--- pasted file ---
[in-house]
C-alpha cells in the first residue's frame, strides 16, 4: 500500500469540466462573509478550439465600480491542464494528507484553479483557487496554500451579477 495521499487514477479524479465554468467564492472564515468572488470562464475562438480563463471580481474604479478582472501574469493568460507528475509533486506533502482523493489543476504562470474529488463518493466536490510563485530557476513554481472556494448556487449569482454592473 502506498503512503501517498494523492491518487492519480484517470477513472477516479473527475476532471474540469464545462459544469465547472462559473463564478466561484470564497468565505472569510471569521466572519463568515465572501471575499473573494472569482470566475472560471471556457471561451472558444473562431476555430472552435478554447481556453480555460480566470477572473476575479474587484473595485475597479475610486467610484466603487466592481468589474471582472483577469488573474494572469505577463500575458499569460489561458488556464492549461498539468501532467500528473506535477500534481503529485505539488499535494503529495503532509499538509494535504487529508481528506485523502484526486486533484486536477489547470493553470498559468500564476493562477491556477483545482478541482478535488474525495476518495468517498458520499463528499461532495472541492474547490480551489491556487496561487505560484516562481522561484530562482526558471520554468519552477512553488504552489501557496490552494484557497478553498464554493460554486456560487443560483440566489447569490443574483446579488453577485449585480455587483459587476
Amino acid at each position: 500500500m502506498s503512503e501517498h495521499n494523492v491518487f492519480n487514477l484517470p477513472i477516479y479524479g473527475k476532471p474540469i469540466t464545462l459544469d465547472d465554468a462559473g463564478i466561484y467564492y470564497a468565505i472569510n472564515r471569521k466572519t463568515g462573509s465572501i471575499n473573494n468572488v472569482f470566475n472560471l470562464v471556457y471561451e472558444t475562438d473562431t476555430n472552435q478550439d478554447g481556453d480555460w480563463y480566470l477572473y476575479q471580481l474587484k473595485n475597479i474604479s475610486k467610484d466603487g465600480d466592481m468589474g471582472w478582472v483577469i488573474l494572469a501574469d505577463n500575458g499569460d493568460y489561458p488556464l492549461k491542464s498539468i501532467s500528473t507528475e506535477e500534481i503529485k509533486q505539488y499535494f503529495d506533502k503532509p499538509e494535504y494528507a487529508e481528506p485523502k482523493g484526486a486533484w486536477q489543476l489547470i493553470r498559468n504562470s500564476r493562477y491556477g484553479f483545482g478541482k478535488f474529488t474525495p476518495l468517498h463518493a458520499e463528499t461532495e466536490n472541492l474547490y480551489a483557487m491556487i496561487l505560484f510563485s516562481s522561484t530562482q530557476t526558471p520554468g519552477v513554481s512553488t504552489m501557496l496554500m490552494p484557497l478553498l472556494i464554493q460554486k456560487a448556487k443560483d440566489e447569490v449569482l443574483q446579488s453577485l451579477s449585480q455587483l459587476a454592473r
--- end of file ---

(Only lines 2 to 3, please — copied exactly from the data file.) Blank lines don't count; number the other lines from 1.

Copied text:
C-alpha cells in the first residue's frame, strides 16, 4: 500500500469540466462573509478550439465600480491542464494528507484553479483557487496554500451579477 495521499487514477479524479465554468467564492472564515468572488470562464475562438480563463471580481474604479478582472501574469493568460507528475509533486506533502482523493489543476504562470474529488463518493466536490510563485530557476513554481472556494448556487449569482454592473 502506498503512503501517498494523492491518487492519480484517470477513472477516479473527475476532471474540469464545462459544469465547472462559473463564478466561484470564497468565505472569510471569521466572519463568515465572501471575499473573494472569482470566475472560471471556457471561451472558444473562431476555430472552435478554447481556453480555460480566470477572473476575479474587484473595485475597479475610486467610484466603487466592481468589474471582472483577469488573474494572469505577463500575458499569460489561458488556464492549461498539468501532467500528473506535477500534481503529485505539488499535494503529495503532509499538509494535504487529508481528506485523502484526486486533484486536477489547470493553470498559468500564476493562477491556477483545482478541482478535488474525495476518495468517498458520499463528499461532495472541492474547490480551489491556487496561487505560484516562481522561484530562482526558471520554468519552477512553488504552489501557496490552494484557497478553498464554493460554486456560487443560483440566489447569490443574483446579488453577485449585480455587483459587476
Amino acid at each position: 500500500m502506498s503512503e501517498h495521499n494523492v491518487f492519480n487514477l484517470p477513472i477516479y479524479g473527475k476532471p474540469i469540466t464545462l459544469d465547472d465554468a462559473g463564478i466561484y467564492y470564497a468565505i472569510n472564515r471569521k466572519t463568515g462573509s465572501i471575499n473573494n468572488v472569482f470566475n472560471l470562464v471556457y471561451e472558444t475562438d473562431t476555430n472552435q478550439d478554447g481556453d480555460w480563463y480566470l477572473y476575479q471580481l474587484k473595485n475597479i474604479s475610486k467610484d466603487g465600480d466592481m468589474g471582472w478582472v483577469i488573474l494572469a501574469d505577463n500575458g499569460d493568460y489561458p488556464l492549461k491542464s498539468i501532467s500528473t507528475e506535477e500534481i503529485k509533486q505539488y499535494f503529495d506533502k503532509p499538509e494535504y494528507a487529508e481528506p485523502k482523493g484526486a486533484w486536477q489543476l489547470i493553470r498559468n504562470s500564476r493562477y491556477g484553479f483545482g478541482k478535488f474529488t474525495p476518495l468517498h463518493a458520499e463528499t461532495e466536490n472541492l474547490y480551489a483557487m491556487i496561487l505560484f510563485s516562481s522561484t530562482q530557476t526558471p520554468g519552477v513554481s512553488t504552489m501557496l496554500m490552494p484557497l478553498l472556494i464554493q460554486k456560487a448556487k443560483d440566489e447569490v449569482l443574483q446579488s453577485l451579477s449585480q455587483l459587476a454592473r